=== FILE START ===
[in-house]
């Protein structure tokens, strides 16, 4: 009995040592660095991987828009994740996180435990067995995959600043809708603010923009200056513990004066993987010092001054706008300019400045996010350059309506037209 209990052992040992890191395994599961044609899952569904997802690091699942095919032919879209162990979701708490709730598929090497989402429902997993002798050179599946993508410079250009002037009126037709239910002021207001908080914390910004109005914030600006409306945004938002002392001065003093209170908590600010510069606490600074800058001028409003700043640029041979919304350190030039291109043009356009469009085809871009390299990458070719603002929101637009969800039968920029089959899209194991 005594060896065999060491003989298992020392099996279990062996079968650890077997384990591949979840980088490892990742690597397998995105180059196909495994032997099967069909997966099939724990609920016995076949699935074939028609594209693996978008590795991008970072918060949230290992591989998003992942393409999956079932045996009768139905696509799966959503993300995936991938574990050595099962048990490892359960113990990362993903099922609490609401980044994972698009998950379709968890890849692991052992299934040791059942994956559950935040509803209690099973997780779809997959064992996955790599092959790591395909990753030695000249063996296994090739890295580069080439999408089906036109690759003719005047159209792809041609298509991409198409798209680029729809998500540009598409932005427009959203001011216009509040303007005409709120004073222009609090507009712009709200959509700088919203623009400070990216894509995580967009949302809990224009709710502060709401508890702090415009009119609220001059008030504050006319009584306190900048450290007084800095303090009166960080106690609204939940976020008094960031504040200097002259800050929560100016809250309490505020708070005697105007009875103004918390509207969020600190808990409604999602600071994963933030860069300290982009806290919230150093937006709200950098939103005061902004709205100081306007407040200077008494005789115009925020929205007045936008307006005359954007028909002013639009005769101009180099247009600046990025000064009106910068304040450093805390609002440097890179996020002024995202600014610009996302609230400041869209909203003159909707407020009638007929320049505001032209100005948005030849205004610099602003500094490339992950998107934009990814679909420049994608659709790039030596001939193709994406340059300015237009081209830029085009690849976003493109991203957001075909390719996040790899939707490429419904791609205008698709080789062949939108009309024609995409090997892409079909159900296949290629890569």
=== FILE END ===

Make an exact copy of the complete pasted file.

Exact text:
[in-house]
């Protein structure tokens, strides 16, 4: 009995040592660095991987828009994740996180435990067995995959600043809708603010923009200056513990004066993987010092001054706008300019400045996010350059309506037209 209990052992040992890191395994599961044609899952569904997802690091699942095919032919879209162990979701708490709730598929090497989402429902997993002798050179599946993508410079250009002037009126037709239910002021207001908080914390910004109005914030600006409306945004938002002392001065003093209170908590600010510069606490600074800058001028409003700043640029041979919304350190030039291109043009356009469009085809871009390299990458070719603002929101637009969800039968920029089959899209194991 005594060896065999060491003989298992020392099996279990062996079968650890077997384990591949979840980088490892990742690597397998995105180059196909495994032997099967069909997966099939724990609920016995076949699935074939028609594209693996978008590795991008970072918060949230290992591989998003992942393409999956079932045996009768139905696509799966959503993300995936991938574990050595099962048990490892359960113990990362993903099922609490609401980044994972698009998950379709968890890849692991052992299934040791059942994956559950935040509803209690099973997780779809997959064992996955790599092959790591395909990753030695000249063996296994090739890295580069080439999408089906036109690759003719005047159209792809041609298509991409198409798209680029729809998500540009598409932005427009959203001011216009509040303007005409709120004073222009609090507009712009709200959509700088919203623009400070990216894509995580967009949302809990224009709710502060709401508890702090415009009119609220001059008030504050006319009584306190900048450290007084800095303090009166960080106690609204939940976020008094960031504040200097002259800050929560100016809250309490505020708070005697105007009875103004918390509207969020600190808990409604999602600071994963933030860069300290982009806290919230150093937006709200950098939103005061902004709205100081306007407040200077008494005789115009925020929205007045936008307006005359954007028909002013639009005769101009180099247009600046990025000064009106910068304040450093805390609002440097890179996020002024995202600014610009996302609230400041869209909203003159909707407020009638007929320049505001032209100005948005030849205004610099602003500094490339992950998107934009990814679909420049994608659709790039030596001939193709994406340059300015237009081209830029085009690849976003493109991203957001075909390719996040790899939707490429419904791609205008698709080789062949939108009309024609995409090997892409079909159900296949290629890569």